Throughout the COVID-19 pandemic, legislators in almost every state have introduced bills that would limit state executive authority regarding the use of emergency orders to respond to the current pandemic or future public health emergencies. Between January 1, 2021, and May 20, 2022, one or more of these bills were enacted into law and became effective in 21 states.
Legislative efforts to restrict executive public health powers include laws that limit the duration of a state of emergency or emergency order; provide that emergency orders may be terminated by the legislature; or restrict the provisions an emergency order may contain. These laws could have harmful impacts on public health by restricting the ability of a governor, state health agency, or state health official to respond to a future health emergency in a swift and flexible way.
This longitudinal dataset provides an overview of laws that limit the authority of a governor, state health agency, or state health official, regarding public health emergency orders. The dataset uses the sentinel surveillance of emerging laws and policies legal mapping method.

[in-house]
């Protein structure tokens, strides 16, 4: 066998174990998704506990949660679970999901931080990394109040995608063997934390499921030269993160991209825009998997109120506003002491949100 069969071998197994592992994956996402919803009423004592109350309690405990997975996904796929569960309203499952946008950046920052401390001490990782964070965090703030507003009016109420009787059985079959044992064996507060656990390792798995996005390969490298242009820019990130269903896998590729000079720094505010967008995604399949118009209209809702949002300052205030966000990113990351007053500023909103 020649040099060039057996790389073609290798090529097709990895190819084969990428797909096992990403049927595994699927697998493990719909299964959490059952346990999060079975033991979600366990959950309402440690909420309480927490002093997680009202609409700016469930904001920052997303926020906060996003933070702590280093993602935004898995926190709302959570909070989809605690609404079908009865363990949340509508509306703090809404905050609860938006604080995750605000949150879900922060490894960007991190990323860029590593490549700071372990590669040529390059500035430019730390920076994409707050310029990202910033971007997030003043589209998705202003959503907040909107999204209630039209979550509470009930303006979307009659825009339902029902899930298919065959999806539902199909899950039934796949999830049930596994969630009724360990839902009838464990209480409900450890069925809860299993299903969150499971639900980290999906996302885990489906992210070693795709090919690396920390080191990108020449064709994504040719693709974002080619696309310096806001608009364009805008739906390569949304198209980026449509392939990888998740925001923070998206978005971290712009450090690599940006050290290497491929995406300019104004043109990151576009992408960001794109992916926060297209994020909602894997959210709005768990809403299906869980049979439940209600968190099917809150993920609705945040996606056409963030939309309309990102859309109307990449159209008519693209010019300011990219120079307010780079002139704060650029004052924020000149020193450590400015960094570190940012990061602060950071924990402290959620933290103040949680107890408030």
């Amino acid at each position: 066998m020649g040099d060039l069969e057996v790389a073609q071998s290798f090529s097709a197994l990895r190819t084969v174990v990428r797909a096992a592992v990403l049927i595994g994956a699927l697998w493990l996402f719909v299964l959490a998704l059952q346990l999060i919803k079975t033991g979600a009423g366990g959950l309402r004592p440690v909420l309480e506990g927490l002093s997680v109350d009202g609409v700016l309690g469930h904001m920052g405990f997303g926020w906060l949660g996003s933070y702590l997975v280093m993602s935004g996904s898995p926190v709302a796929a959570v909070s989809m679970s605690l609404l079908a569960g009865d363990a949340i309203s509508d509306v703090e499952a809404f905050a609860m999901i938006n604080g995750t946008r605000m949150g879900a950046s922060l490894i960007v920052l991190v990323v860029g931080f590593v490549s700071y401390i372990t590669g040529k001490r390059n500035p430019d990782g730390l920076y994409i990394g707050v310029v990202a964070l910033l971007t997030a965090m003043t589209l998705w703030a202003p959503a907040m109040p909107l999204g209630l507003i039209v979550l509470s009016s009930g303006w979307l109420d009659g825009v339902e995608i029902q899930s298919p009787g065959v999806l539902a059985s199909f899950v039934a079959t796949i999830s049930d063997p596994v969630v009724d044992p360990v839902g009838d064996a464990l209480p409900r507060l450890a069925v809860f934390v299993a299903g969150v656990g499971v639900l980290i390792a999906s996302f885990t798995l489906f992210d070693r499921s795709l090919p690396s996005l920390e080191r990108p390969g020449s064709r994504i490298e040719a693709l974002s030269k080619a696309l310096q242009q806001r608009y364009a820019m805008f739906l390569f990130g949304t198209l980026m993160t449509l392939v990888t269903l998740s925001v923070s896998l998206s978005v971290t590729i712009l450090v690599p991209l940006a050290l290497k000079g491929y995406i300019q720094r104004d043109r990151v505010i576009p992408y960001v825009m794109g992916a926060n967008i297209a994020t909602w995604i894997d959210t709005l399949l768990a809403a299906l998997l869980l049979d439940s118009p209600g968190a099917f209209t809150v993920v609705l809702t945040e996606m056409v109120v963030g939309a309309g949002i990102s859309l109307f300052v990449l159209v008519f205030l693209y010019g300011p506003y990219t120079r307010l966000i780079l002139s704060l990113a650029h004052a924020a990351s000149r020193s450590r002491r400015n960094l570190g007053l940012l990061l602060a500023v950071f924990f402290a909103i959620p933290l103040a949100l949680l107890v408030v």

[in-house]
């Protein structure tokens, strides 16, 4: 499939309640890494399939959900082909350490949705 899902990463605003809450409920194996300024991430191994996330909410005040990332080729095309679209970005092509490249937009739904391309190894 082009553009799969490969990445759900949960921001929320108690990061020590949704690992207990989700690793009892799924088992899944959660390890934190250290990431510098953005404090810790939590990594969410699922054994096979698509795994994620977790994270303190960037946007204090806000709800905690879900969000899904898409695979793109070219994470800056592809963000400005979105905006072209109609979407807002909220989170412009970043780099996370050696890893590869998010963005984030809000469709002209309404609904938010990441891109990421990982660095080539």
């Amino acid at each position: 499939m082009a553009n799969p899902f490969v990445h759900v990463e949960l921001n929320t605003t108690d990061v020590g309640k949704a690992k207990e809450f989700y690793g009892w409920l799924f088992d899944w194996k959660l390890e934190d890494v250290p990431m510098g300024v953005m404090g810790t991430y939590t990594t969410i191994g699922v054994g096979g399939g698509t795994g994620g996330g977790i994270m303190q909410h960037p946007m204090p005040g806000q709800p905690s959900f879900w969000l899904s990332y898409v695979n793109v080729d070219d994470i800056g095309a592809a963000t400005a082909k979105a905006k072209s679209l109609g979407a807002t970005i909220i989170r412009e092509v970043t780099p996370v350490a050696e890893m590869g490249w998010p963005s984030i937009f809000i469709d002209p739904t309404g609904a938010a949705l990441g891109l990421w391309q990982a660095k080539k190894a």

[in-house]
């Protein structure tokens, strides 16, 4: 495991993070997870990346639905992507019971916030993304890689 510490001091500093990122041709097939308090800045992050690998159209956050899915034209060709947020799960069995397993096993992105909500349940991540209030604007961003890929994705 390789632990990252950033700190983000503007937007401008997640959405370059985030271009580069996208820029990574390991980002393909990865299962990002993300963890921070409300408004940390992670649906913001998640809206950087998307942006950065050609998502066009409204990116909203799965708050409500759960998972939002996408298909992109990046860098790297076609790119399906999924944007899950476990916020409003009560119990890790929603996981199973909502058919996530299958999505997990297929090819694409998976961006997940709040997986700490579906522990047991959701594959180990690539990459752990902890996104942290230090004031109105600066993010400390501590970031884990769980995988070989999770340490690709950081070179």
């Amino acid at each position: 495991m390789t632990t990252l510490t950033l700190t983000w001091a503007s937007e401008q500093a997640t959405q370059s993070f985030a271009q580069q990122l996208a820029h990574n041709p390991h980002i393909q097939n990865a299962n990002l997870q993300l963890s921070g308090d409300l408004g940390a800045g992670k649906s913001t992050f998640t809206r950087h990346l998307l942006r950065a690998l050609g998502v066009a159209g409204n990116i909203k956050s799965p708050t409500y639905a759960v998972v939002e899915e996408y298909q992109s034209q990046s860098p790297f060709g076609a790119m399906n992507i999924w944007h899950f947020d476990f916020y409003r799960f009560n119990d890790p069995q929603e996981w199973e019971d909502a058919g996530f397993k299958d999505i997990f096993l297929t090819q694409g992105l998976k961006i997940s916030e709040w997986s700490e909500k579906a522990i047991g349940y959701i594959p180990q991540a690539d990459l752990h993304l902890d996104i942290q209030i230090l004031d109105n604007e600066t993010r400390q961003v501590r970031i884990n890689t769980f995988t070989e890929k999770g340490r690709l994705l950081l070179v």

Research for the dataset was provided by the Association of State and Territorial Health Officials, with support from the Robert Wood Johnson Foundation. The Center for Public Health Law Research will publish related datasets in Fall 2022 capturing state bills limiting, shifting, or expanding public health authority, bills addressing public health authority measures and preemption, and bills attempting to limit the application of federal law.Read more...